Bidding Farewell to PoK 

Pakistan, Qureshi believes, has been far smarter than India. “Pakistan, unlike India, allowed the people in PoK to have an illusion of independence by retaining the Supreme Court and the posts of prime minister and president, something India did away with. But no prime minister or president can assume office without swearing allegiance to Kashmir’s accession to Pakistan. Important officials, such as the chief secretary and finance secretary are appointed by Islamabad.”

So while India said that Kashmir was an integral part of India, Pakistan, according to Qureshi, made Kashmir an integral part of Pakistan and yet called it ‘azad’. 

What made him leave PoK? “The ISI approached me several times to help it launch militancy on the Indian side of Kashmir till 1985 but I wanted all of Kashmir to be liberated and not to accede to Pakistan.”

When Qureshi visited the UK for two months in 1984, Amanullah Khan and others were plotting murder of Indian diplomat Mhatre in London. “I was against it and returned to Pakistan. When in 1985 I rejected the ISI plan, the agency tried to mess up my life and I took asylum in Holland. In 1993, I visited PoK once more on a Dutch passport but then returned home to Srinagar in 2000.” 

Violation of Rights in PoK 

The recent outcry in the media over a video showing human rights violation in PoK amuses Qureshi. 

“The violence, the repression against those who want to secede from Pakistan and want an independent Kashmir, human rights violation of the local population has been going on for a very long time. It’s just that now the government is paying attention.”

That is part of the disillusionment that made Qureshi eschew violence. That is also why, Qureshi believes, the many disillusioned Kashmiri youth who went to Pakistan to seek arms training soon returned to the valley.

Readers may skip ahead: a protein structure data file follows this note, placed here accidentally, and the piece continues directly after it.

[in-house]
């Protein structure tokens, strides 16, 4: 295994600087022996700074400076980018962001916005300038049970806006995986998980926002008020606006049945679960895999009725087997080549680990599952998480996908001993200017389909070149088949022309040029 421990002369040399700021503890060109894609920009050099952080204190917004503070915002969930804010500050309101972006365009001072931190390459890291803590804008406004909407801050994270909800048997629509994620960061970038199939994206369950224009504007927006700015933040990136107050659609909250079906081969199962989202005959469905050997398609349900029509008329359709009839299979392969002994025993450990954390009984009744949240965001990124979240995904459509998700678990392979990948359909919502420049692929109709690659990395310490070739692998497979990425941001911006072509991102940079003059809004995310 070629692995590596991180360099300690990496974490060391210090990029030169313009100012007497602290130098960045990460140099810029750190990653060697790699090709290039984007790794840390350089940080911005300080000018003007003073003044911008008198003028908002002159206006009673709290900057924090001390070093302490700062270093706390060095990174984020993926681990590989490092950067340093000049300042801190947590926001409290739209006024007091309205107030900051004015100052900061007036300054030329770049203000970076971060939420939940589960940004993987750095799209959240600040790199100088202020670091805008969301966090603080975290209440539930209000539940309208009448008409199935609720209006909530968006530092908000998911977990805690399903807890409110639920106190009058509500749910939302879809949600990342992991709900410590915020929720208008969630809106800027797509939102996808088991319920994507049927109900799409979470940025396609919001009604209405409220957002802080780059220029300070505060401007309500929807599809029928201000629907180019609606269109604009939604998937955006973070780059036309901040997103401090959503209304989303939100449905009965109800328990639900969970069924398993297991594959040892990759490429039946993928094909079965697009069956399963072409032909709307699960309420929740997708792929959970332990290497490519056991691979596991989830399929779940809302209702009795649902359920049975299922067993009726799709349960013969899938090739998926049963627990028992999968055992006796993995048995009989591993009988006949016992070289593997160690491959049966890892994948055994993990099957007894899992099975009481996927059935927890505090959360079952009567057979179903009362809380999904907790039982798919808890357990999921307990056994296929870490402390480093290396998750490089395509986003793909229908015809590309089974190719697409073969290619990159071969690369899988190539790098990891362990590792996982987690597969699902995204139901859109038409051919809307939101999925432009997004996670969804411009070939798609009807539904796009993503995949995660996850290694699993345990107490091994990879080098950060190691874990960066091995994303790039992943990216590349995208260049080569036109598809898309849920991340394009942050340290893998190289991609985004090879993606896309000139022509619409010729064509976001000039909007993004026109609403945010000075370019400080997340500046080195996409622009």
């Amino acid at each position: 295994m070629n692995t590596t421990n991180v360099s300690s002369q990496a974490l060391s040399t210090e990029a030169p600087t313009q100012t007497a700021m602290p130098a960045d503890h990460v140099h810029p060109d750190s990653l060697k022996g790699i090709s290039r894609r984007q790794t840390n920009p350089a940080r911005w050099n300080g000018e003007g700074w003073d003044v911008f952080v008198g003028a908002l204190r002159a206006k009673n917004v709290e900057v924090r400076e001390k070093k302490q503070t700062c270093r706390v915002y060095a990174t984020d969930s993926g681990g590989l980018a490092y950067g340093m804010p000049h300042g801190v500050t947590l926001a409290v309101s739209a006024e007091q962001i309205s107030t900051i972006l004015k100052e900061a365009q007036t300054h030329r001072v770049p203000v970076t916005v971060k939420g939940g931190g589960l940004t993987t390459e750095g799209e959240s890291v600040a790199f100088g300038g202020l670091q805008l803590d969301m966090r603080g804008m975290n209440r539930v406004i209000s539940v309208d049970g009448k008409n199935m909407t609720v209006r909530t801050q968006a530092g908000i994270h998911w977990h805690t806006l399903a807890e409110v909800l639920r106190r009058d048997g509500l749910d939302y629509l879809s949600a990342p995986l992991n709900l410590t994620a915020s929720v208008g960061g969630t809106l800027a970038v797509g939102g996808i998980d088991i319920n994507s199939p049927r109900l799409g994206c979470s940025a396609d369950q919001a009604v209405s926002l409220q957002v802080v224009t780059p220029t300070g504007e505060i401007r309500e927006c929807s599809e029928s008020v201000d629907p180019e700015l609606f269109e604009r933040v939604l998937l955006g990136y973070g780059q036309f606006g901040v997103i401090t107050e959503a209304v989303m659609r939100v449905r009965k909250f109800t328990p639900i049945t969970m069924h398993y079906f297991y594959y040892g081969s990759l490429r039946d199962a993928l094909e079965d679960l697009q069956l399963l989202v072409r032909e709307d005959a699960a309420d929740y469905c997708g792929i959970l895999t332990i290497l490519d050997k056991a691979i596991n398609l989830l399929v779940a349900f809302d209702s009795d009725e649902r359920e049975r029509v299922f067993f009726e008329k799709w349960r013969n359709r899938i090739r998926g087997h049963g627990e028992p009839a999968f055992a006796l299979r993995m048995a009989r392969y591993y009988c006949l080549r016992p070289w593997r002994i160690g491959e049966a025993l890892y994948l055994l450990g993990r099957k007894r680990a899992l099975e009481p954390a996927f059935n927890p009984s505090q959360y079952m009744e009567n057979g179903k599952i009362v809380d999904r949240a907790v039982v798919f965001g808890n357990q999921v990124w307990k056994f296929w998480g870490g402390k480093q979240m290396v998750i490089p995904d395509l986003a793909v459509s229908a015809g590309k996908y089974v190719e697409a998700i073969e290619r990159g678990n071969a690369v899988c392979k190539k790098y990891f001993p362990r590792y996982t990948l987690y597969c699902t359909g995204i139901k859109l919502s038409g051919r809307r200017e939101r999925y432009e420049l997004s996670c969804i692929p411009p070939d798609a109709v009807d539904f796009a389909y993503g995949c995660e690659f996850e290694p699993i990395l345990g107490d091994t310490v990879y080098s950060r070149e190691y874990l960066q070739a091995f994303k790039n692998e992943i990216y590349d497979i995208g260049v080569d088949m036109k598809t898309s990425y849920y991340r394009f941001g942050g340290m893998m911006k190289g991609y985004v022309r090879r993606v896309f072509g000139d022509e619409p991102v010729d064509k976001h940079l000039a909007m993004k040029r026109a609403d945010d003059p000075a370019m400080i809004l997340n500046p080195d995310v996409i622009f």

“Now for the first time India is saying that PoK belongs to it and it has to take it back. I wish India had thought about that side and what its people suffer there earlier,” he rues. 

An Intra-Kashmir Dialogue 

Pakistan government’s advisor Sartaj Aziz recently said there was no armed uprising in Pakistan-held Kashmir. Qureshi explodes: “Pakistan has been planning the armed uprising in Kashmir since 1984, as Operation Topic. India walked into its trap when it rigged the elections in 1987.” But he reminds that in 1947, when the standstill agreement was signed by the Maharaja and it sent in invaders, Kashmiris came out with kitchen knives to fight them because they did not want to be a part of either Pakistan or India.

He is convinced, Pakistan wants to obliterate all memory associated with undivided Kashmir’s history and geography. Proof? The treatment Pakistan recently meted out to Mohammad Sayeed Asad, a PoK social welfare department employee. 

Two months ago, Asad was discharged without pay from work. His crime? He had written books on the history and geography of independent Kashmir, published a map of undivided Kashmir and demarcated areas as Indian-occupied, Pakistan-occupied and China-occupied Kashmir.

The Pakistani authorities confiscated all the printed copies of the book, closed down the presses printing the book. “They want to obliterate independent Kashmir’s history. After all even in GB the people want to be independent, one section wants independent Balwaristan, others want to be part of Kashmir.” 

The situation is sad, laments Qureshi, and warns there will be no peace in this region without the resolution of the Kashmir problem.

His solution? An “independent”, secular, peaceful Kashmir as a bridge between India and Pakistan. He proposes that the Indian and Pakistani governments start with an intra-Kashmir dialogue where the “views of the people from different regions of the state will be heard and not those of self-appointed leaders.”